News Release from Oregon Parks and Recreation Dept.
 June 13th, 2023

CURRY COUNTY, Ore. – An Oregon Dept. of Forestry stewardship forester has found sudden oak death (SOD) infected tanoak trees at Humbug State Park in Curry County, which is a new site outside the current quarantine area.

The infected trees are not within the popular campground, day-use area or most hiking trails. Oregon Parks and Recreation Department (OPRD) is working to treat the area and stop the spread of the disease. Efforts include additional surveys and treatment of infected and surrounding trees. OPRD advises hikers to stay on trails between now and December as efforts to eradicate the pathogen at the site take place.

The site is about 1.5 miles south of the existing emergency quarantine boundary around Port Orford. Most of the infected samples were tested by state and federal agriculture scientists and found to be from the NA2 lineage; results from the rest are still pending.

NA2 was first detected in Oregon forest trees in 2021. Before it was found near Port Orford, it had only been found in nursery stock in Oregon and not in the wild.

This marks the third confirmation of sudden oak death to the north of the 515-square mile quarantined portion of Curry County since March 2021.

Following federal protocol, the Oregon Department of Agriculture (ODA) tested and confirmed the samples from this new location. The U.S. Department of Agriculture’s Animal and Plant Health Inspection Service Plant Protection Quarantine (USDA-APHIS-PPQ) Lab in Maryland conducted a second round of confirmatory testing. Both laboratories confirmed the samples as positive for Phytophthora ramorum, the plant pathogen that causes the disease sudden oak death.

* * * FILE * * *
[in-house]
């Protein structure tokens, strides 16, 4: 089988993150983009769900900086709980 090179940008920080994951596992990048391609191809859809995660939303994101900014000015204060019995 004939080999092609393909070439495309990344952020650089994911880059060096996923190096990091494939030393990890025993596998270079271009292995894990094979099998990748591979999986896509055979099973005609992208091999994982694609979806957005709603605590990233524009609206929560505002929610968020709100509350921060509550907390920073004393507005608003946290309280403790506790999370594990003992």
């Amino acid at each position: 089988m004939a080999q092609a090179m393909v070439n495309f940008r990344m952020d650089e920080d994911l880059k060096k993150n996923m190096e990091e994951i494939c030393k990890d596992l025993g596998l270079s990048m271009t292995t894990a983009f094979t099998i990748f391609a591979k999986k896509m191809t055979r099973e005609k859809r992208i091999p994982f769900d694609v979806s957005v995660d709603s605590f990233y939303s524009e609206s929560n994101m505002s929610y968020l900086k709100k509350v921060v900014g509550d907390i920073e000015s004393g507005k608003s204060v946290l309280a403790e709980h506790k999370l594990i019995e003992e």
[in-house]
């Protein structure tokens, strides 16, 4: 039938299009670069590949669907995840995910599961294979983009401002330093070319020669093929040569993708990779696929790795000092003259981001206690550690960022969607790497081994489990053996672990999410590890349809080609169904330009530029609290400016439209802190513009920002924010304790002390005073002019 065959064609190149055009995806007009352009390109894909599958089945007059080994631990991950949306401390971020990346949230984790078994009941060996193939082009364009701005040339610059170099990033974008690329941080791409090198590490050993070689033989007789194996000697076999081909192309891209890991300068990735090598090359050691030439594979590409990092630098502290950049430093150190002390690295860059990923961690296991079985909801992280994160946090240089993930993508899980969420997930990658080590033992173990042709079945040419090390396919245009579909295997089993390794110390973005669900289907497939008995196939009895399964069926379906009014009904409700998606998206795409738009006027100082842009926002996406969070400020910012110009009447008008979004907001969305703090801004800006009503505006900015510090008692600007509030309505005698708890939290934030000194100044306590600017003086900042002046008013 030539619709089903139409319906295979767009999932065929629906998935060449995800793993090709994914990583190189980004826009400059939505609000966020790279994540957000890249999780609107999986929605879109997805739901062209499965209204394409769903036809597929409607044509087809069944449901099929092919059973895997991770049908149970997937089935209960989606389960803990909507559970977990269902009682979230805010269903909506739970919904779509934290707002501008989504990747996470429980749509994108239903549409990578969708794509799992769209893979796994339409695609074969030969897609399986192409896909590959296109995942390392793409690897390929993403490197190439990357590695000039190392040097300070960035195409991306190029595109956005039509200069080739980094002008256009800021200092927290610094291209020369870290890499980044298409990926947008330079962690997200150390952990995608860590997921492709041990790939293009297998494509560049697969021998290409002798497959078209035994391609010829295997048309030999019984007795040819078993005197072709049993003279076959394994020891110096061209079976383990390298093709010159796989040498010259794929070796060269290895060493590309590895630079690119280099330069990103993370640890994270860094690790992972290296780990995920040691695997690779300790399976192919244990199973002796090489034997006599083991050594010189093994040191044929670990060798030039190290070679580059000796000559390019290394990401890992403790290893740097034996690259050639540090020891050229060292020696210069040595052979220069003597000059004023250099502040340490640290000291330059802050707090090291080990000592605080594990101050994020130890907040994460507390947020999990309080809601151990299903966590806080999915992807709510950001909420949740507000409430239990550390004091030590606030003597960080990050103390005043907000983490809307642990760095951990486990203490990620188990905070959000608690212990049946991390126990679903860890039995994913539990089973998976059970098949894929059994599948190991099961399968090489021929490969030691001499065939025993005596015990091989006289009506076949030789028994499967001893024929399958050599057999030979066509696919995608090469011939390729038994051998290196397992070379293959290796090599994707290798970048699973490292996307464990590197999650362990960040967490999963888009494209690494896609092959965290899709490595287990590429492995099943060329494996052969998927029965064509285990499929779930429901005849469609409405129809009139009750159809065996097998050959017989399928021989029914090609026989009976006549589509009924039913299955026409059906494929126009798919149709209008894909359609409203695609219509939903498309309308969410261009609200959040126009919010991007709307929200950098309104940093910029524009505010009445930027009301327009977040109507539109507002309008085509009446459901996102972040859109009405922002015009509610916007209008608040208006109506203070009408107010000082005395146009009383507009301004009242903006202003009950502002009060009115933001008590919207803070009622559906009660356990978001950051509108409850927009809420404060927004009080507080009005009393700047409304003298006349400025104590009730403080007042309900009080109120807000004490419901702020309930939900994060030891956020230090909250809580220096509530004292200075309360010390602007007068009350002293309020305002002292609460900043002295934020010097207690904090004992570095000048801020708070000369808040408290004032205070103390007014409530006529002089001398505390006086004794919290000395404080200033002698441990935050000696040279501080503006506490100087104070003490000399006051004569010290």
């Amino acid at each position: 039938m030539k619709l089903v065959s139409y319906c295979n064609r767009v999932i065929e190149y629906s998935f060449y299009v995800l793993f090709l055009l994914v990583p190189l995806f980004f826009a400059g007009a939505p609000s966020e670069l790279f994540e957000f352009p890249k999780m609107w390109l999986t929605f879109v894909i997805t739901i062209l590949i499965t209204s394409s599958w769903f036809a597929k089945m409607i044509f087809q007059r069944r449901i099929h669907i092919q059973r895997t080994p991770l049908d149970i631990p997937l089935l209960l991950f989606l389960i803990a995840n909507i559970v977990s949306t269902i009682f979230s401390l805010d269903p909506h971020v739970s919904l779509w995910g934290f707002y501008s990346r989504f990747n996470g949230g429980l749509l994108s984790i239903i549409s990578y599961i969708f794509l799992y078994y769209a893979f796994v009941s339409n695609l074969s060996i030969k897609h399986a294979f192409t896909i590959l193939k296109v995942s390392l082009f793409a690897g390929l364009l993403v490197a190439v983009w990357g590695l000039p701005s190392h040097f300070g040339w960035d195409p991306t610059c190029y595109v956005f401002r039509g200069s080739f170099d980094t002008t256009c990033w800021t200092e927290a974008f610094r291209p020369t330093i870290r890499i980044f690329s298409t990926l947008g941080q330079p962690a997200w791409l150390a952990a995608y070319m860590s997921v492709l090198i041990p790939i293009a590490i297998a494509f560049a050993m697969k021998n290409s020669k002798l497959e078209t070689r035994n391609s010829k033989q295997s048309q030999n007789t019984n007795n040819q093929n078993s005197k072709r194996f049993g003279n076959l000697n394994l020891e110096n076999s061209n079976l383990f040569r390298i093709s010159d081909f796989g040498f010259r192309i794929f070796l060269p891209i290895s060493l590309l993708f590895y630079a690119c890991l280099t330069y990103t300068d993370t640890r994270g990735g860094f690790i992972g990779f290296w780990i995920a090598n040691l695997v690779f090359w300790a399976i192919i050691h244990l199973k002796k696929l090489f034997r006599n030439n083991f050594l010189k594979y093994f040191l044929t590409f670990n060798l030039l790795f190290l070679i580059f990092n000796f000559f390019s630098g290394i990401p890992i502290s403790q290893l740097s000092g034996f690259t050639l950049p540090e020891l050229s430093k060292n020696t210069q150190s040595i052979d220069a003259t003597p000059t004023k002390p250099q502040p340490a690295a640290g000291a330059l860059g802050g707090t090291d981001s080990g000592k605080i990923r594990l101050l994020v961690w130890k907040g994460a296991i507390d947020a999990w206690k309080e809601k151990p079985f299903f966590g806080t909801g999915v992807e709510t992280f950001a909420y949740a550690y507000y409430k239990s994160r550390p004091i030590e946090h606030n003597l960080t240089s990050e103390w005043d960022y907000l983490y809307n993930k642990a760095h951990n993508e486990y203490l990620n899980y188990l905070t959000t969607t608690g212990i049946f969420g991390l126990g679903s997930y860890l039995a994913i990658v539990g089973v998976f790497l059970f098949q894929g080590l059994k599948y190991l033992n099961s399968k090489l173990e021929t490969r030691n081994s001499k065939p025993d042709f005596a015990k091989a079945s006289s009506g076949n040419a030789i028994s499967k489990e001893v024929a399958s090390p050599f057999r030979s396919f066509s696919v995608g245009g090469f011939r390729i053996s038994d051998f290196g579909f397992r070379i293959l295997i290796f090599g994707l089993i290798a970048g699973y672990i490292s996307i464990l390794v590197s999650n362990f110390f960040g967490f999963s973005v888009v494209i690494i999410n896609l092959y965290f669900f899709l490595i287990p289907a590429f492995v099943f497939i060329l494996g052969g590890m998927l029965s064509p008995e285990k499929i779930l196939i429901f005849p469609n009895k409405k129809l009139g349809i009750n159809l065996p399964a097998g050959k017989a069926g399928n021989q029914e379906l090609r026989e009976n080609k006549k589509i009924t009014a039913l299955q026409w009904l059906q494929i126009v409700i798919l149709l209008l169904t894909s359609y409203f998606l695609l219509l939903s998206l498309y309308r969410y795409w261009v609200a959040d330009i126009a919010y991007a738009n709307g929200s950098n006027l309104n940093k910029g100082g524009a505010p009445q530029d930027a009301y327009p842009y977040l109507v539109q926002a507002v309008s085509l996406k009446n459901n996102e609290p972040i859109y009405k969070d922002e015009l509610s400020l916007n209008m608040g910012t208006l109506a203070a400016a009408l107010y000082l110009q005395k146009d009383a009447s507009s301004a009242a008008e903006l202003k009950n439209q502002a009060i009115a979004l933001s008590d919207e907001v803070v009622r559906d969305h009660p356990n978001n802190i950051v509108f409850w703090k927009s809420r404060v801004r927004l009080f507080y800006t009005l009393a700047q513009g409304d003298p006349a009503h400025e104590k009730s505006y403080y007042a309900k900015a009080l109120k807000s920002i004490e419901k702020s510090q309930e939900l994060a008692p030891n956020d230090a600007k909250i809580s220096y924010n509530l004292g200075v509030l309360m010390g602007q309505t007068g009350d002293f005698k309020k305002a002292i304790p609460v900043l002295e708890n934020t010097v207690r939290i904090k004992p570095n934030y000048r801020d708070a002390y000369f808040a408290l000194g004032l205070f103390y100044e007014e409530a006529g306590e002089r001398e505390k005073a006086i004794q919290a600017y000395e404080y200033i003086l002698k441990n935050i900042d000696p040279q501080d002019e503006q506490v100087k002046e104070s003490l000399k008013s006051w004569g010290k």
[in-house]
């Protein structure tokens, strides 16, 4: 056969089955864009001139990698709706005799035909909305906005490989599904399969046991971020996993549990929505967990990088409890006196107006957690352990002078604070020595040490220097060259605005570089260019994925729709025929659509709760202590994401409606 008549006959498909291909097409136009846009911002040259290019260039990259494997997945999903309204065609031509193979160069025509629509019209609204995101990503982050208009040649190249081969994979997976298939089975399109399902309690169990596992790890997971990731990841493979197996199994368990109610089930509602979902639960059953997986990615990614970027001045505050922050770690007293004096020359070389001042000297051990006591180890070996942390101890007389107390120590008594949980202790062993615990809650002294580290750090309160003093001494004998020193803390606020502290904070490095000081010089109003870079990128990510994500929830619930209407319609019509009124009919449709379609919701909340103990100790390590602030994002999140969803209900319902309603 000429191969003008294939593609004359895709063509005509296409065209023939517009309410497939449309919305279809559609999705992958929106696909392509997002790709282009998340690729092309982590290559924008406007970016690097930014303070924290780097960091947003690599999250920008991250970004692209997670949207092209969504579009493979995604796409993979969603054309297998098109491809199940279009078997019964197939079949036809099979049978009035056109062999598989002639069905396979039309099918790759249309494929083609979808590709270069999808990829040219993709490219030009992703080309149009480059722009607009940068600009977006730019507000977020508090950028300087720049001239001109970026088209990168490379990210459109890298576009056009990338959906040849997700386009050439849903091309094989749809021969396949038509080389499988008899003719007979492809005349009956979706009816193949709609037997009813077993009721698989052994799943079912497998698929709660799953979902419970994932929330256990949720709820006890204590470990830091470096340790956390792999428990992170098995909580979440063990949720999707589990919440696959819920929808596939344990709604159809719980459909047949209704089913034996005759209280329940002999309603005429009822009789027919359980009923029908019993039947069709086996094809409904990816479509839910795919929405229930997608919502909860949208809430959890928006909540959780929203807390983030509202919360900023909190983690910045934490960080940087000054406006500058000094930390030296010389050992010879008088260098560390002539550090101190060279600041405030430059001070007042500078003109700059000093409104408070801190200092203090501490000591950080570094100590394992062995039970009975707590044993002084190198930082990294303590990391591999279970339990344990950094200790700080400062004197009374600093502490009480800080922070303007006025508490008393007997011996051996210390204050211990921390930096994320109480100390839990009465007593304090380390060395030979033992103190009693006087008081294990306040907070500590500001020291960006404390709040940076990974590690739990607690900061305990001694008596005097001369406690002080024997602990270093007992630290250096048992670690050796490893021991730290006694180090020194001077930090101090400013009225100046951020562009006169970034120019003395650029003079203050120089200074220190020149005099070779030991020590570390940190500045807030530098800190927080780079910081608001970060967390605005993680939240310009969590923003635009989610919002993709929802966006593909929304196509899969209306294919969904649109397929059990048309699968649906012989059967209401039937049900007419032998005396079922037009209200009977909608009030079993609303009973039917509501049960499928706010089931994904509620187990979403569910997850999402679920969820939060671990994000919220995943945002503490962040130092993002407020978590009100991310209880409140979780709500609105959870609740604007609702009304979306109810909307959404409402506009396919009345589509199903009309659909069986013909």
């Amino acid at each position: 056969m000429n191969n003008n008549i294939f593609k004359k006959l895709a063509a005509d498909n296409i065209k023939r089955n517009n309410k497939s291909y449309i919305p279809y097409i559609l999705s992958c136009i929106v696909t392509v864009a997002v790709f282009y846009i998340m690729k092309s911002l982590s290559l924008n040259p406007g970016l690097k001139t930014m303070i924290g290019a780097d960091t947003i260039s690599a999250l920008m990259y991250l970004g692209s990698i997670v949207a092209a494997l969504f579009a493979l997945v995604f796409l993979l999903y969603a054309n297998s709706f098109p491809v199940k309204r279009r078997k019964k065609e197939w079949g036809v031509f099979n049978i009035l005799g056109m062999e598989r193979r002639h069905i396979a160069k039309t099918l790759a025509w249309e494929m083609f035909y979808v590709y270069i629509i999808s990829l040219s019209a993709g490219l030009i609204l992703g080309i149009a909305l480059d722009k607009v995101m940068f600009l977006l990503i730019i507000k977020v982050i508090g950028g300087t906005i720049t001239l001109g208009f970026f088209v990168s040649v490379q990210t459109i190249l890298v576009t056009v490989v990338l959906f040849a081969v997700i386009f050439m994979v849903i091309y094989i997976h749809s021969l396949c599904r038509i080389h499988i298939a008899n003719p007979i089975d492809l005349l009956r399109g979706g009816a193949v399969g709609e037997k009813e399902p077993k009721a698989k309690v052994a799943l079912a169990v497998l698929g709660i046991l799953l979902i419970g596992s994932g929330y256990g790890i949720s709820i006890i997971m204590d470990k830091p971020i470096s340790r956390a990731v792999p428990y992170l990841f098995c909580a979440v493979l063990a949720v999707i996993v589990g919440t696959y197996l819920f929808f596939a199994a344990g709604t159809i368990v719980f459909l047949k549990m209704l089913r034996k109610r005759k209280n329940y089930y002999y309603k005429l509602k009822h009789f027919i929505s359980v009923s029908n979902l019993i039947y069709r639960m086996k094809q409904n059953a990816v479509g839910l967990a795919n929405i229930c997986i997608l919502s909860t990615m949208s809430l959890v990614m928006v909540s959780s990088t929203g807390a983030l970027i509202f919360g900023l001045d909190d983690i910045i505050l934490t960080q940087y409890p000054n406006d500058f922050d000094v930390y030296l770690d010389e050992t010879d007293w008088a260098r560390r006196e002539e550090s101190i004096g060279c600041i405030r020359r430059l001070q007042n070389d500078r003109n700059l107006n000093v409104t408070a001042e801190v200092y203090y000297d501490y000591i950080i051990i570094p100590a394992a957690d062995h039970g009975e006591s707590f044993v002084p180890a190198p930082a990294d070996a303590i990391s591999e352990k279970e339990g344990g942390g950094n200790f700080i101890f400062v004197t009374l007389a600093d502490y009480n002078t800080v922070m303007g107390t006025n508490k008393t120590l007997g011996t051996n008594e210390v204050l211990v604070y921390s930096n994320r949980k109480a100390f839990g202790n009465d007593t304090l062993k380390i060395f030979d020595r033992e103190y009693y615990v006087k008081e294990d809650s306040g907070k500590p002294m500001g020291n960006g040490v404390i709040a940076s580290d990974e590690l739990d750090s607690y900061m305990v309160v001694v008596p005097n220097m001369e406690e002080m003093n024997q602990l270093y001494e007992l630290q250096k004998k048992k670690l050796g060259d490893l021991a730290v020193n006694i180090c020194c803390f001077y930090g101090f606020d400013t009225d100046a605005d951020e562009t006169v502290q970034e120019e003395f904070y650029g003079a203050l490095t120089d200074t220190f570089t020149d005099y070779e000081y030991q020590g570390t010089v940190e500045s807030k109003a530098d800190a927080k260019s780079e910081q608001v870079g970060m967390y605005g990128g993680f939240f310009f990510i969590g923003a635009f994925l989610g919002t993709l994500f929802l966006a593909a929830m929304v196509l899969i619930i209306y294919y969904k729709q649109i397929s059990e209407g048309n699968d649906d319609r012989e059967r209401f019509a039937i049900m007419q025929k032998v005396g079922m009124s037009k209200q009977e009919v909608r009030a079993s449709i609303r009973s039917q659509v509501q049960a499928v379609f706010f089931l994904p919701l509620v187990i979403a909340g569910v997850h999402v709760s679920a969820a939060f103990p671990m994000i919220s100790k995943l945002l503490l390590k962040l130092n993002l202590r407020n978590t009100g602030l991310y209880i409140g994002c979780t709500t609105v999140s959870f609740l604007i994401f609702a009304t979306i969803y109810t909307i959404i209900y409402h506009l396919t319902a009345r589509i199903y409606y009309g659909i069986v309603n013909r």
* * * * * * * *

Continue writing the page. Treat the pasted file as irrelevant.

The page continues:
USDA-APHIS-PPQ must confirm new infestation sites before regulatory action may take place. Oregon regulations require state and private property officially confirmed as infested with SOD to undergo treatments. Federal and state funds are available to cover the cost of treating this new infestation and address any additional infestations, should they be detected.

SOD crews from the Oregon Department of Forestry and the USDA Forest Service have monitored areas for infested trees and plants and responded to new detections. Monitoring includes aerial detection surveys, ground-based surveys, and expert stream monitoring.

ODA maintains the Phytophthora ramorum quarantine. The quarantine allows any property in the state, where a SOD infestation has been confirmed (including a buffer zone of 3 miles surrounding), to be placed under quarantine (OAR 603-052-1230 (2)(d)). Thus, an emergency quarantine or an amendment to the existing quarantine does not need to be issued. Oregon’s SOD program will consult with stakeholders regarding any potential expansion of the quarantine boundaries.